The Sun's surface erupted early Sunday morning and has blasted tons of plasma into the space directly towards the Earth. This wall of ionized atoms would hit the planet tonight, say scientists. This will create a geomagnetic storm and a spectacular light show which may possibly threaten satellites in orbit.
"This eruption is directed right at us and is expected to get here early in the day on Aug. 4th," said Leon Golub of the Harvard-Smithsonian Center for Astrophysics. "It's the first major Earth-directed eruption in quite some time."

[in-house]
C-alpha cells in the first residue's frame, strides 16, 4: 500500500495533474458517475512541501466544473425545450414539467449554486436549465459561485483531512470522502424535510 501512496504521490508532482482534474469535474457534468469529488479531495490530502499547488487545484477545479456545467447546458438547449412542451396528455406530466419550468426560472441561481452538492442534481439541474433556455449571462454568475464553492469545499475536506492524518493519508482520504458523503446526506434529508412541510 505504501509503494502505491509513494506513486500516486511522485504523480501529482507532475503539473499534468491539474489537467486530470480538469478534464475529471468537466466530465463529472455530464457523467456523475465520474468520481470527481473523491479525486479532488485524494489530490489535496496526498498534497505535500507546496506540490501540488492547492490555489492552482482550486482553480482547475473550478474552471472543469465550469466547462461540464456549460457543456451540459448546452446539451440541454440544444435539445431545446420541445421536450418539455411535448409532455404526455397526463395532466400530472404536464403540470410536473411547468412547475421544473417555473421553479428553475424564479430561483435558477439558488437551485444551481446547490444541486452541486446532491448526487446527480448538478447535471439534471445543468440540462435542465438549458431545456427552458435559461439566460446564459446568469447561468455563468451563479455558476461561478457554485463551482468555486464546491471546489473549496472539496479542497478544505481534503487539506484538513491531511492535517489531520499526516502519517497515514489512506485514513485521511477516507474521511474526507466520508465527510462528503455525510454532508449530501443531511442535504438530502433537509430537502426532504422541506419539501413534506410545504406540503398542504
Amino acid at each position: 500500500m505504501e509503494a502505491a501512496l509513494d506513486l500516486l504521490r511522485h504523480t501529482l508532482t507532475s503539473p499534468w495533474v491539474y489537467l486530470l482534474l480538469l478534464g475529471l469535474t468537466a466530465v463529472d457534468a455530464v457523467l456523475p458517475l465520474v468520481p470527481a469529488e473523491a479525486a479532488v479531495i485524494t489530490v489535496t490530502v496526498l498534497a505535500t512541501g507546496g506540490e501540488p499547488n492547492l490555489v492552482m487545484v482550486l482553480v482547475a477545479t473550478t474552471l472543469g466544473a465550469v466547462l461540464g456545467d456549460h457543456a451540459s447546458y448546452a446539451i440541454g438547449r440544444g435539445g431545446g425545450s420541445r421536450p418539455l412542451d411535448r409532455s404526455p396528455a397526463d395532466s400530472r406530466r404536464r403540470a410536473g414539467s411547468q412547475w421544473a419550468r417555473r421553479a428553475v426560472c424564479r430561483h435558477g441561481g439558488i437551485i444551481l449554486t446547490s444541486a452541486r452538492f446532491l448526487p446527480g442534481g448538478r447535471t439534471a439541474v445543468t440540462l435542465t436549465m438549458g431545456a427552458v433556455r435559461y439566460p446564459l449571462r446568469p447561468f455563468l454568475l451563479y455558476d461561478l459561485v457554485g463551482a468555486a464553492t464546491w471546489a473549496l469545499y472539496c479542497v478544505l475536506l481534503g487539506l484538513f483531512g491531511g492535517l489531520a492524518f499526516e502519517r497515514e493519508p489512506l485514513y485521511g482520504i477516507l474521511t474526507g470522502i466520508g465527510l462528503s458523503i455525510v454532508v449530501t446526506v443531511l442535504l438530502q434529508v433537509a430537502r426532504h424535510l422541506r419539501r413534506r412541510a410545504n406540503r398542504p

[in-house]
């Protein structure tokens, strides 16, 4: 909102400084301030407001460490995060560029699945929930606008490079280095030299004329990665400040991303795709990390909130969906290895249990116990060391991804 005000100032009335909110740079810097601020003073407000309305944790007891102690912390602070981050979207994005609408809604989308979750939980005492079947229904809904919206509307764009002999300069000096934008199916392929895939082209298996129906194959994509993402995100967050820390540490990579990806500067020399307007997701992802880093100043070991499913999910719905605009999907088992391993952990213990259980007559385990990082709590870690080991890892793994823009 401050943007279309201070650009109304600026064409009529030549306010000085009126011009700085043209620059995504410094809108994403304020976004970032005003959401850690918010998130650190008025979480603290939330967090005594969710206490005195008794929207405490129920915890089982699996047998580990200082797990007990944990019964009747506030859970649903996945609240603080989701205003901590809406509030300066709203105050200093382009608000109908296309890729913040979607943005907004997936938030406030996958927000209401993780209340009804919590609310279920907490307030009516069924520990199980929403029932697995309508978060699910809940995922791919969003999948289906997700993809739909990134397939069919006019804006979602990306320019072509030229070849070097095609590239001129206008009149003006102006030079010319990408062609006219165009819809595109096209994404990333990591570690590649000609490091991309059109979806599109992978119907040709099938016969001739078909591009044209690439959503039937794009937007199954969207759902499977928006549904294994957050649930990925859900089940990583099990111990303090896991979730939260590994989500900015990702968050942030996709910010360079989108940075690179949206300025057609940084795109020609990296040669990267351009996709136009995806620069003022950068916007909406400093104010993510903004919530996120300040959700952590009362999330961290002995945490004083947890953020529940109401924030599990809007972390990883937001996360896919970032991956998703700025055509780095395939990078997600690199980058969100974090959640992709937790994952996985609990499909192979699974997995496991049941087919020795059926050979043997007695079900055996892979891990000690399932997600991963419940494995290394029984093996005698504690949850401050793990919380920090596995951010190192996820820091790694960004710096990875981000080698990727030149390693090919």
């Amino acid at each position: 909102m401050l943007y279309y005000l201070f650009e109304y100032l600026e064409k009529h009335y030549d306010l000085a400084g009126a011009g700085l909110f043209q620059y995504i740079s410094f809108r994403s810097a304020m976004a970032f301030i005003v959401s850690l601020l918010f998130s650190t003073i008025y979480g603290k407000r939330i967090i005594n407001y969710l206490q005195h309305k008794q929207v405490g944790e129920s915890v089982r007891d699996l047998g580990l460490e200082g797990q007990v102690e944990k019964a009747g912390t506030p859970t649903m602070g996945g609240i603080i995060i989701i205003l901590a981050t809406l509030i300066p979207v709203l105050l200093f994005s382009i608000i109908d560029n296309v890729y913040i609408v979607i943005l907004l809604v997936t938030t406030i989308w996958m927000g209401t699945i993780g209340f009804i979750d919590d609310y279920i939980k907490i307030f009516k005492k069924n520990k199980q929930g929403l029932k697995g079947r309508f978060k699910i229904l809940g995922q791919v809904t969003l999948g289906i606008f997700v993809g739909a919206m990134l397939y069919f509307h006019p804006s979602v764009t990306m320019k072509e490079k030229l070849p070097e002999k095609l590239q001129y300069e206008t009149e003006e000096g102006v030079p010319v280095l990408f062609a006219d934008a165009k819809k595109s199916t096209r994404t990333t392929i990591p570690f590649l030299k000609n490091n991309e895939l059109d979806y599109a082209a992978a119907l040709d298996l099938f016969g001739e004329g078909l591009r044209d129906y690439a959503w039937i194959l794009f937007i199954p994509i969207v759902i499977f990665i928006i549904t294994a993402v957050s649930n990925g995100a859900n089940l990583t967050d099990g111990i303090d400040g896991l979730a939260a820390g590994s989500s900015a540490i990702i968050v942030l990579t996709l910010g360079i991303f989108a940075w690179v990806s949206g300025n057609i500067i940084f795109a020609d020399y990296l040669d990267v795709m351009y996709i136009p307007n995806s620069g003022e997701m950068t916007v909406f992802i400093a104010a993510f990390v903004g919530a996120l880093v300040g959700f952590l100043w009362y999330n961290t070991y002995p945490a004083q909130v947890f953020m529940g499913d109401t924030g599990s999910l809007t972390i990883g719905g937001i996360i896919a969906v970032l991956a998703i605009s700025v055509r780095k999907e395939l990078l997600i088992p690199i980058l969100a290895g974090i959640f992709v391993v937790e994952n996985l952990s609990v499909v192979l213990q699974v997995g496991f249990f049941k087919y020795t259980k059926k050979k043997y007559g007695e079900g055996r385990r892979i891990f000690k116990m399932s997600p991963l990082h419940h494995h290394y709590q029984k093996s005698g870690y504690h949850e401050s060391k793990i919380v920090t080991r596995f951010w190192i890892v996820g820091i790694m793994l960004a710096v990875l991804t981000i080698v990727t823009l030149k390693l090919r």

When a coronal mass ejection reaches Earth, the particles collide with atoms of nitrogen and oxygen in the Earth's atmosphere, which then glow, creating an effect similar to miniature neon signs. While aurorae are normally visible only at high latitudes, they can light up the sky even at lower latitudes during a geomagnetic storm.
Watch the high-definition views of the Solar Tsunami (Solar Eruption) called a coronal mass ejection at NASA's Solar Dynamics Observatory.